What are British Values? What do they mean? The government says they are: democracy, the rule of law, individual liberty, respect for different beliefs – and that they should be taught in schools. TrueTube took to the streets during the late Queen’s Jubilee to test who actually even knows that (?!), in a series of voxpop interviews. But before revealing the answers, we asked the people what they personally think defines ‘Britain’…
Understanding Addiction – The first film in our series of nine is an introduction to the concept of addiction, explaining the science behind it, presenting key words, and featuring select moments from interviews with seven people who have each been exposed to a different type of addiction. This film covers the original reasons why their addictions spiralled, the effects on the individuals and their loved ones, and how recovery saved their lives.
There are three fact sheets and three lesson plans that you can use alongside the nine addiction films, which includes the introduction film, seven interviews (each focused on a different type of addiction) and a law film. Please also read the attached guidance and teacher notes that offer support and resources for young people who may already be experiencing addiction in their lives or homes.
A film by Alastair Collinson.
If you are affected by any of the content on screen, or would like to know more, please visit the websites of the various charities and organisations who helped bring these films to life:
What Do You Mean I Can’t Change the World? – Jemmar tells the story of how she went from hating how she looked, to a realisation of the injustices that made her feel that way, to proud acceptance of herself as a beautiful, working class, black young woman. She is now an activist, working for social justice and inspiring other young people to campaign for the issues that affect their lives.
Told by Jemmar Samuels
Directed by Adam Tyler
Created in collaboration with the Advocacy Academy
Winner of the Content for Change category at the BAFTA Children’s Awards 2018.
…and Adam Tyler was also nominated in the Director category.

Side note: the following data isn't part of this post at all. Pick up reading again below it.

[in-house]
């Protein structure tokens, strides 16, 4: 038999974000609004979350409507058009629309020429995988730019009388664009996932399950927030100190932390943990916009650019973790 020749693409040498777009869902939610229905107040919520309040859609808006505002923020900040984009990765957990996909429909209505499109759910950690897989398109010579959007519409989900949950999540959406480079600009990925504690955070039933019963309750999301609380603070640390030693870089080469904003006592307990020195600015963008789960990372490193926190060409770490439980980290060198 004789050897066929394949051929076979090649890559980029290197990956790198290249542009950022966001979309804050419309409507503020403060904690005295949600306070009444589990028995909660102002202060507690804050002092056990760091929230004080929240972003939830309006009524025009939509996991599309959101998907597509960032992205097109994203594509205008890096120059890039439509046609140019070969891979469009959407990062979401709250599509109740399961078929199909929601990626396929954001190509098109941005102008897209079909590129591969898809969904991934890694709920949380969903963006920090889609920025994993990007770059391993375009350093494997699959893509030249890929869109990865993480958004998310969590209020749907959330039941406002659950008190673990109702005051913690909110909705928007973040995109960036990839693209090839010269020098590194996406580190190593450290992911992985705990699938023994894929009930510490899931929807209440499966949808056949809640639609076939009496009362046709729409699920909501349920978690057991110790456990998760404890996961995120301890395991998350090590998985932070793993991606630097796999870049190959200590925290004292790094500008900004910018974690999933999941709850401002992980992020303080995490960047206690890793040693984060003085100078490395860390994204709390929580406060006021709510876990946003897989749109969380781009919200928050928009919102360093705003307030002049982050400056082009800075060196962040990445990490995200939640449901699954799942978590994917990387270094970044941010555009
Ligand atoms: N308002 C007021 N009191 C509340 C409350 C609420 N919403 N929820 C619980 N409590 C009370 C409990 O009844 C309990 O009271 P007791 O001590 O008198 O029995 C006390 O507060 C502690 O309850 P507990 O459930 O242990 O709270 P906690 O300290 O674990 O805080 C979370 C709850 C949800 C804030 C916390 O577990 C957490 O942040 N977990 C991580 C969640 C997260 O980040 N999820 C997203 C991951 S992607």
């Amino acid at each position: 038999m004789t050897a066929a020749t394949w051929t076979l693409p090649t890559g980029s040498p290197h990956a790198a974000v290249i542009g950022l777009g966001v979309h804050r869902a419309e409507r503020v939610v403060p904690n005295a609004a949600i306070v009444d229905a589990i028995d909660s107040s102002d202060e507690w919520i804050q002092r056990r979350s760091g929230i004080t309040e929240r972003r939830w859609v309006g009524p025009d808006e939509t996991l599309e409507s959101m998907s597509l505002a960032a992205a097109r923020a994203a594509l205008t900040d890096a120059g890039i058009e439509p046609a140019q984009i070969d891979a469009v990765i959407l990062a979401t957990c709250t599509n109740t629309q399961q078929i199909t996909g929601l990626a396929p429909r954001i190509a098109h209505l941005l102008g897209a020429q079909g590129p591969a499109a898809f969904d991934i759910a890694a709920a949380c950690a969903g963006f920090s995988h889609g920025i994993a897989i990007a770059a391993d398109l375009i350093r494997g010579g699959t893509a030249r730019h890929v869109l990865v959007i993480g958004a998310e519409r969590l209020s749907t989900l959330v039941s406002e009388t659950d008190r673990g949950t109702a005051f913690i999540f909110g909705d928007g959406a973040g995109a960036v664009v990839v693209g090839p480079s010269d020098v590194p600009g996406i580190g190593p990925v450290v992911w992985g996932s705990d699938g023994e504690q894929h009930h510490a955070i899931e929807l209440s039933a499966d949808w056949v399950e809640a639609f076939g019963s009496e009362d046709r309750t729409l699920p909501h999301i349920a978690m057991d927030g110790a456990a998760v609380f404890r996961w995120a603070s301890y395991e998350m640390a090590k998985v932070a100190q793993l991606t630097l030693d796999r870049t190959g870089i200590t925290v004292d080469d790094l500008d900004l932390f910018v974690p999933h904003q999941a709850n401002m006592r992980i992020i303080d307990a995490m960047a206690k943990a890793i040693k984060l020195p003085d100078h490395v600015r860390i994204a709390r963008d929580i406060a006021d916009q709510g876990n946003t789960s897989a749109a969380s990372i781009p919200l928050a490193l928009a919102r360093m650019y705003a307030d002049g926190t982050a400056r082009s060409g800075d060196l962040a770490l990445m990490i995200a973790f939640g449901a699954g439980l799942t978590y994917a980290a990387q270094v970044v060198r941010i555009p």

#ShoutingBack – Laura Bates began the Everyday Sexism Project to highlight how often sexist behaviour and even sexual assaults go unchallenged and unreported. In this film women tell their distressing stories of everyday sexism, and invite us all to help make it stop by shouting back.
Out of Love – In ‘Out of Love’ Kezi and Jess talk honestly about the struggles they faced coming to terms with being both Christian and gay, when it seems to them that the Church has blown the issue of sexuality out of all proportion.
Face to Face – Restorative Justice is a process in which someone who has committed a crime meets their victim to help both people come to terms with what has happened.
7/7 – On Thursday the 7th of July 2005, four bombs were detonated in central London – three on tube trains and one on a double-decker bus. 52 innocent people were killed and over 700 more were injured in the first ever suicide bombings in the UK. We speak to people whose lives were directly affected by the attacks and hear their testimonies, as well as perspectives from an Imam and an expert in the study of terrorism.
A Rubbish Law – Fed up with dirty streets and rubbish all over the place? This animated film was made by Kerri from Solihull who won the Secondary category of the “Lights, Camera, Parliament!” competition in 2014. The Parliament Education Service asked young people aged 7-16 to submit a film that described a new law they would introduce in the UK, and Kerri suggested some ways to clean up our streets. You can find out more here.
The Magdalenes – Imagine if you were abducted and held prisoner against your will: if your possessions were taken, your hair was cut; you were forced to wear a uniform and answer to a new name. For women like Gabrielle O’Gorman who were sent to the Magdalene Institutions in Ireland, this was a reality. Gabrielle tells her story, and revisits the now-derelict Institution she was sent to as a teenager.
This film, made by Nick Carew, was funded by the University of Kent, and completed with the help of the Women’s Studies Centre at University College Dublin who led an Irish Research Council project on the Magdalene Institutions.
Gay Adoption Attitudes – Gay couples are legally allowed to adopt children in the UK, but it’s a still an issue that provokes strong views in some people… and here they are.